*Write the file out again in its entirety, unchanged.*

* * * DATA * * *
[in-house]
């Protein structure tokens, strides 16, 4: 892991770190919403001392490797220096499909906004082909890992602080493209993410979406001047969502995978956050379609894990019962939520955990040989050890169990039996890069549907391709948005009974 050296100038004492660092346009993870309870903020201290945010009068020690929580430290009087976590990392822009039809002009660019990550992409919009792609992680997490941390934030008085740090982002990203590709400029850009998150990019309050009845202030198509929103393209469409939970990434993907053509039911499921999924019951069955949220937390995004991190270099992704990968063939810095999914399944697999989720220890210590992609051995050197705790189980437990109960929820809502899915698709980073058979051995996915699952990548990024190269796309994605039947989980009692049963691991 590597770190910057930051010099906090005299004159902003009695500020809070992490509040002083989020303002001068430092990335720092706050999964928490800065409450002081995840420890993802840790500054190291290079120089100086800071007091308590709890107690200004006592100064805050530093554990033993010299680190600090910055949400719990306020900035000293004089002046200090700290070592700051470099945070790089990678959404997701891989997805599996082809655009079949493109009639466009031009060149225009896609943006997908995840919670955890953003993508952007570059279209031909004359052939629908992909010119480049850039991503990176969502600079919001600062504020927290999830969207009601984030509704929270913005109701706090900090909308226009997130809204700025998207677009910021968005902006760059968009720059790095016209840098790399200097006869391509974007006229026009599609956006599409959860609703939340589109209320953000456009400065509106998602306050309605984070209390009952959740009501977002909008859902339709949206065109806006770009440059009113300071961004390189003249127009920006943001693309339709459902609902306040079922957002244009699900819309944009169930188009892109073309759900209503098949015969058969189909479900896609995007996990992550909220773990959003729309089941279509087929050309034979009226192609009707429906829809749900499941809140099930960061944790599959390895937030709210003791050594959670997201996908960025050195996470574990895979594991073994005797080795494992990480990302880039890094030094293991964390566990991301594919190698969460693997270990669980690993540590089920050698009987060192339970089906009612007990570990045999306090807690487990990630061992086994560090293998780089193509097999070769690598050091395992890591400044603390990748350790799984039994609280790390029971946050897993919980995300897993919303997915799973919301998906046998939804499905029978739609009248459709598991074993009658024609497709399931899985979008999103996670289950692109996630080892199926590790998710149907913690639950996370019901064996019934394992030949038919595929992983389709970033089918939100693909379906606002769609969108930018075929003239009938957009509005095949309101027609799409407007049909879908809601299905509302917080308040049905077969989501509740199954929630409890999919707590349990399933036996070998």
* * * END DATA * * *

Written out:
[in-house]
């Protein structure tokens, strides 16, 4: 892991770190919403001392490797220096499909906004082909890992602080493209993410979406001047969502995978956050379609894990019962939520955990040989050890169990039996890069549907391709948005009974 050296100038004492660092346009993870309870903020201290945010009068020690929580430290009087976590990392822009039809002009660019990550992409919009792609992680997490941390934030008085740090982002990203590709400029850009998150990019309050009845202030198509929103393209469409939970990434993907053509039911499921999924019951069955949220937390995004991190270099992704990968063939810095999914399944697999989720220890210590992609051995050197705790189980437990109960929820809502899915698709980073058979051995996915699952990548990024190269796309994605039947989980009692049963691991 590597770190910057930051010099906090005299004159902003009695500020809070992490509040002083989020303002001068430092990335720092706050999964928490800065409450002081995840420890993802840790500054190291290079120089100086800071007091308590709890107690200004006592100064805050530093554990033993010299680190600090910055949400719990306020900035000293004089002046200090700290070592700051470099945070790089990678959404997701891989997805599996082809655009079949493109009639466009031009060149225009896609943006997908995840919670955890953003993508952007570059279209031909004359052939629908992909010119480049850039991503990176969502600079919001600062504020927290999830969207009601984030509704929270913005109701706090900090909308226009997130809204700025998207677009910021968005902006760059968009720059790095016209840098790399200097006869391509974007006229026009599609956006599409959860609703939340589109209320953000456009400065509106998602306050309605984070209390009952959740009501977002909008859902339709949206065109806006770009440059009113300071961004390189003249127009920006943001693309339709459902609902306040079922957002244009699900819309944009169930188009892109073309759900209503098949015969058969189909479900896609995007996990992550909220773990959003729309089941279509087929050309034979009226192609009707429906829809749900499941809140099930960061944790599959390895937030709210003791050594959670997201996908960025050195996470574990895979594991073994005797080795494992990480990302880039890094030094293991964390566990991301594919190698969460693997270990669980690993540590089920050698009987060192339970089906009612007990570990045999306090807690487990990630061992086994560090293998780089193509097999070769690598050091395992890591400044603390990748350790799984039994609280790390029971946050897993919980995300897993919303997915799973919301998906046998939804499905029978739609009248459709598991074993009658024609497709399931899985979008999103996670289950692109996630080892199926590790998710149907913690639950996370019901064996019934394992030949038919595929992983389709970033089918939100693909379906606002769609969108930018075929003239009938957009509005095949309101027609799409407007049909879908809601299905509302917080308040049905077969989501509740199954929630409890999919707590349990399933036996070998």